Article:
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United States v. Martin

April 14, 2009


The opinion of the court was delivered by: Consuelo B. Marshall United States District Judge


The matter before the Court is Defendant Travis Zipper's Motion for a Continuance of the Trial (the "Motion"). [Doc. No. 170.] The parties appeared before the Court for oral argument and upon consideration of the papers and arguments presented, the Court DENIES Defendant's Motion. This Order is consistent with the Court's ruling from the bench on March 3, 2009.


Defendants Brian Martin ("Martin") and Travis Zipper ("Zipper") are accused of participating in a conspiracy to extort money by threats and force from various individuals in connection with the collection of a loan. The indictment in this case was filed on October 30, 2007. [Doc. No. 14.] On May 7, 2008, the Government filed a First Superseding Indictment. [Doc. No. 55.] The operative indictment in this case is the Second Superseding Indictment, which was filed on January 23, 2009. [Doc. No. 139.]

A. Differences Between the First Superseding Indictment and Second Superseding Indictment

The primary difference between the First Superseding Indictment and the Second Superseding Indictment is that the Second Superseding Indictment contains 8 additional counts based on the same facts and circumstances involved in the previous two indictments. There are 6 new counts against Martin alone alleging violations of 18 U.S.C. § 894 (Extortionate Extension of Credit Act) and 18 U.S.C. § 880 (knowingly receiving the proceeds of extortion). There are 2 new counts against both Martin and Zipper alleging violations of these same statutes.

B. Requests for Continuance

This case has been continued four times since the initial trial date of December 18, 2007 was set, each time at the request of Defendants, with no opposition from the Government. [Doc. Nos. 41, 51, 71, and 88.] Trial is presently set to commence on March 3, 2009.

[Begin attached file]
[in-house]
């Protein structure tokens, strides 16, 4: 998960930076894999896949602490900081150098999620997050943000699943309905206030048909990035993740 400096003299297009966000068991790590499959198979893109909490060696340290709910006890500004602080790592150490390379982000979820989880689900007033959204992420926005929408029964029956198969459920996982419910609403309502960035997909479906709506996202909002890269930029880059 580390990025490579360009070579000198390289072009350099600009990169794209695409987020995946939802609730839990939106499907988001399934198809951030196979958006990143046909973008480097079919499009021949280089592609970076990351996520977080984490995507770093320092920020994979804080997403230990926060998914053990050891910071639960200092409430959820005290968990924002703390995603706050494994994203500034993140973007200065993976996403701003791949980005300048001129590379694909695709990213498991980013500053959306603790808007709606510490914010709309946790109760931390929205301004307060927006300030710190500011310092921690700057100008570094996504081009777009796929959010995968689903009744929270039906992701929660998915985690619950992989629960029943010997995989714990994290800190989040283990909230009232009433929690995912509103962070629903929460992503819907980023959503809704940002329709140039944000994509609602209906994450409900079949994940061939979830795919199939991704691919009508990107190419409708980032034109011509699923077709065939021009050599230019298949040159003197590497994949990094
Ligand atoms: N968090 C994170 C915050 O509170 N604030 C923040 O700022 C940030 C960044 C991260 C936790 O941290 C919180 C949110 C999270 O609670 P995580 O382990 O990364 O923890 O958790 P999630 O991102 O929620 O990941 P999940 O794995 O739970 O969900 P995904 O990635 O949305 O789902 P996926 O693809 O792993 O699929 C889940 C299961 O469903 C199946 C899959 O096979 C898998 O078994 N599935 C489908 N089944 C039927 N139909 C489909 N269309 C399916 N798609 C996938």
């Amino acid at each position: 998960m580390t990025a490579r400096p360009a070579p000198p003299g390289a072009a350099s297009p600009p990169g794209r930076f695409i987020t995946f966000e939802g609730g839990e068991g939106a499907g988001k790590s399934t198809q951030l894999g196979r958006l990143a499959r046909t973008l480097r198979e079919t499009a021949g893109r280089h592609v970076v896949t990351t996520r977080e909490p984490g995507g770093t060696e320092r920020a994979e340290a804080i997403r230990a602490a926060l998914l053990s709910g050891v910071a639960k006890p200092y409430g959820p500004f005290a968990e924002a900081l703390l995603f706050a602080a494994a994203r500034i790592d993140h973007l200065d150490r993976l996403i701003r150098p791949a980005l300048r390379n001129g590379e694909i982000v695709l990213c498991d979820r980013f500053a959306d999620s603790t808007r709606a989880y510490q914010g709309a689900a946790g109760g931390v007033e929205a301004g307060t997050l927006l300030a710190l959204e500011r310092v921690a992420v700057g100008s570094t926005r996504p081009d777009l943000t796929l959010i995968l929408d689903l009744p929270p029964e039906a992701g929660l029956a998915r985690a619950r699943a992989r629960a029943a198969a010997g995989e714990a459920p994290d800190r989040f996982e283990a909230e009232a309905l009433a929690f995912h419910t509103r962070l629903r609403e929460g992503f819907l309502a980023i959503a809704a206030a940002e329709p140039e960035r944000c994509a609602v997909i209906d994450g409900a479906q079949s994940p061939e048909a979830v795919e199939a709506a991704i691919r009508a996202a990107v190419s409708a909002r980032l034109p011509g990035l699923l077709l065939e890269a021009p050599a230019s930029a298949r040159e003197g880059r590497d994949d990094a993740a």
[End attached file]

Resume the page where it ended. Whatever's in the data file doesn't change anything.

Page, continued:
On February 11, 2009, Zipper filed a Request for Approval of Substitution of Attorney, substituting in Ronald Richards for Richard Schonfeld, which the Court granted on February 17, 2009 (the "Motion for Substitution"). [Doc. Nos. 158, 163.] During the hearing on the Motion for Substitution, Mr. Richards stated that Zipper would like for him to substitute in regardless of whether the Court grants any continuance and further represented that he would be ready to go to trial on "any trial date the Court deems fit." In his Motion, Mr. Richards reiterates that he would be ready for trial as long as his client's rights under 18 U.S.C. § 3161 (alleged entitlement to 30-day continuance pursuant to Speedy Trial Act based on return of Second Superseding Indictment) and United States v. Garrett, 179 F.3d 1143 (9th Cir. 1999) (alleged entitlement to continuance for newly- retained counsel to prepare for trial) were preserved. (Mot. at 3:1-3.)*fn1 During the hearing, Mr. Richards specifically represented that if the Court found against Zipper on the Speedy Trial Act issue and the Garrett issue, he would be ready for trial on March 3, 2009.


The Speedy Trial Act "does not require that the 30-day trial preparation period of [18 U.S.C.] § 3161(c)(2) be restarted upon the filing of a superseding indictment." United States v. Karsseboom, 881 F.2d 604, 607 (9th Cir. 1989). However, the district court has discretion to grant a continuance if the filing of a superseding indictment prejudices a defendant. United States v. Rojas-Contreras, 474 U.S. 231, 234-37 (1985); see 18 U.S.C. 3161(h)(7).

Specifically, Section 3161(h)(7)(A)*fn2 of the Speedy Trial Act authorizes the district court to grant an "ends of justice" continuance when the government seeks a superseding indictment that operates to prejudice a defendant. Rojas-Contreras, 474 U.S. at 236 (quoting 18 U.S.C. § 3161(h)(8)(A)). The Act sets forth four factors, "among others, which a judge shall consider" in determining whether to grant a continuance:

(i) Whether the failure to grant such a continuance in the proceeding would be likely to make a continuation of such proceeding impossible, or result in a miscarriage of justice.

(ii) Whether the case is so unusual or so complex, due to the number of defendants, the nature of the prosecution, or the existence of novel questions of fact or law, that it is unreasonable to expect adequate preparation for pretrial proceedings or for ...

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